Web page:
The Enchanted explores the complexities of many crucial issues, including how we treat our children and the vulnerable and the consequences of our actions. It also makes us ask whether our personal behavior, social policies, and the justice system perpetuate more pain than otherwise for humanity.
New York Journal of Books
If you enjoy mystery and suspense as well as a bit of magic and horror you will find it all here. The story is enthralling and keeps you reading far into the night.
The Enchanted is instead a testament to the power of words, of language and symbols to reshape one’s reality, and it is an extraordinarily empathetic look at the sorrows and joys of even the worst aspects of human life.
The fiction debut from nonfiction author and journalist Denfeld (Kill the Body, the Head Will Fall) is a striking one-of-a-kind prison novel. The narrator, who is on death row and remains nameless until the book’s end, explains that the prison, although a place where “the walls sigh with sadness,” is enchanted: golden horses “run deep under the earth,” miniature men with miniature hammers hide in the walls, and “flibber-gibbets dance while the oven slowly ticks.” The narrator’s magical perspective—which is paradoxically necessary, perhaps, to preserve what remains of his sanity—contrasts heartbreakingly with the parallel tale of an investigator, also unnamed, who is tasked with finding details about the past of another death-row inmate, known as York, that will result in his sentence being commuted, even though York has decided he wants to die. The novel follows the investigator’s exploration of the inmate’s grim life, even as the narrator brings us inside the dank stone walls of the “dungeon” where he lives. Through the novel’s rich, haunting prose, Denfeld, who herself has worked as an investigator in death penalty cases, shines a light on lives led with capital punishment on the schedule. This is a stunning first novel from an already accomplished writer that will leave the reader hoping for more fiction in the author’s future.
(Starred review.) Filled with themes of pain and suffering and still a pleasure to read, this impressive debut from author/journalist Denfeld (All God's Children) is set in a decaying, dark, corrupt prison, but as the opening line reveals, it "is an enchanted place." The Lady, a death-row investigator (similar to mitigation specialist Denfeld) uses her unique perspective as a victim of terrible childhood abuse and conditions to research the lives of inmates. Working with her are a fallen priest, who is hiding secrets and hurt of his own, and the warden, whose wife is dying of cancer. Much of the story is told from the fantastical perspective of a reclusive prisoner on death row, preferring to remain unseen for his own protection and those around him. In many ways, this is a tale about being seen, understood, possibly forgiven, and maybe even loved. VERDICT While dark enough to appeal to fans of fantasy and horror (think Stephen King's The Green Mile), this is also a work of love and redemption. Read this magical book, and prepare to be spellbound. —Shaunna E. Hunter, Hampden-Sydney Coll. Lib., VA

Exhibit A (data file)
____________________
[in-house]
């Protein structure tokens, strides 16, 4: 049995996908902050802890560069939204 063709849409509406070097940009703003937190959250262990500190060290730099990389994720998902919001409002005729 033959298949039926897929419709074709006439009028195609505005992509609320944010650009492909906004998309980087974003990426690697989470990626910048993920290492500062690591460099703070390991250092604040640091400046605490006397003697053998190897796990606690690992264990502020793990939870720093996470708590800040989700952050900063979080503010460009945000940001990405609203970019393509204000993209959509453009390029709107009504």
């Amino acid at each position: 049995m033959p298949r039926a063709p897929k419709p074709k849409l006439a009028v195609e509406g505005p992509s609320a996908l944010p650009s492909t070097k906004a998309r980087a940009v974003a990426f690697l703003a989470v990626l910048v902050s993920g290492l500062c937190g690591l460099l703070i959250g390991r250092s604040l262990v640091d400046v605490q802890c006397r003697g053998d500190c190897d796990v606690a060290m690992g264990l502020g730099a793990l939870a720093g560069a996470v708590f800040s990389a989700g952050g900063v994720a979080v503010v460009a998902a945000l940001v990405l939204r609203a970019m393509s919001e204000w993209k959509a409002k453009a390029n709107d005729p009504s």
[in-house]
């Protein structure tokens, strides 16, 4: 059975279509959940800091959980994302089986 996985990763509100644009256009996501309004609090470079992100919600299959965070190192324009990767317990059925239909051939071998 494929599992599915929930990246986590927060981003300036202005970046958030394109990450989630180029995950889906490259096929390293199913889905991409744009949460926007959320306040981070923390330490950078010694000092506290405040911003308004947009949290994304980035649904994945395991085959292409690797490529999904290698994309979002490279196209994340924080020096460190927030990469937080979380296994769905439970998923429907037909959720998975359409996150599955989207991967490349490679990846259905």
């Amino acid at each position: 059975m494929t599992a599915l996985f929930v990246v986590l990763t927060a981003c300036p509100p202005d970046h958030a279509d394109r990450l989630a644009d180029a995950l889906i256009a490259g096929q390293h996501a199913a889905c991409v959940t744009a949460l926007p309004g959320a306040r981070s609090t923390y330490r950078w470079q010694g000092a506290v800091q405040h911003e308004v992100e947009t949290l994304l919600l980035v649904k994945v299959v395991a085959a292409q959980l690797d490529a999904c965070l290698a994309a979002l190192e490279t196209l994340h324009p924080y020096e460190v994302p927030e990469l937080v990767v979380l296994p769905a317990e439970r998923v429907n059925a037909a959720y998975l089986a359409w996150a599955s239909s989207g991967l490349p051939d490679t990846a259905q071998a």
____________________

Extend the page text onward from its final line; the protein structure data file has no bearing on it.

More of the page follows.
Evocative.... Denfeld’s humanizing of the potential for horror that is within all of us and her insistence that the reader see the beauty in the darkest corners of life sizzles through her sharp prose, which both makes us flinch and invites us to imagine.
The lost souls are on both sides of the bars in this death-row melodrama, the first novel from the author of works on societal issues (All God's Children, 2007, etc.). The prison is old. The row itself is below ground. The nameless narrator calls the place enchanted, for the inmates are under the spell of death. Executions in the lethal injection chamber are frequent. Mute since the age of 6, this narrator left a mental hospital at 18 and did something "too terrible to name" to a little boy. He found sanctuary in the prison library until, intolerably provoked, he beat another inmate to death and was transferred to solitary. There are too many gaps in the mute's story to make him compelling. We know much more about his neighbor York, convicted of crimes against girls, again unspecified. His beautiful, mentally challenged mother had slept with half their small town; her visitors took advantage of York, too. He was born with syphilis. This detail is uncovered by the lady, as the death penalty investigator is known. (The author has worked in this field.) Acting for the defense to commute York's sentence to life, she is up against a tight deadline and against York himself, who wants to die. Her sleuthing could have made a powerful novella, but there are too many distractions. We delve into the lady's background, a mirror image of York's. She's painfully alone but looking for a mate, and she finds one in another death-row visitor, the fallen priest, a loner burdened by guilt. But Denfeld's not done; she explores the prison culture, in which corruption is rampant and rape condoned. She is on much surer ground here than with her magic realist touches, such as the golden horses that live beneath the row and start running as an execution nears. Their role? "[B]eauty in the pain," says the priest. An over-the-top work with a number of preordained victims but no individuals
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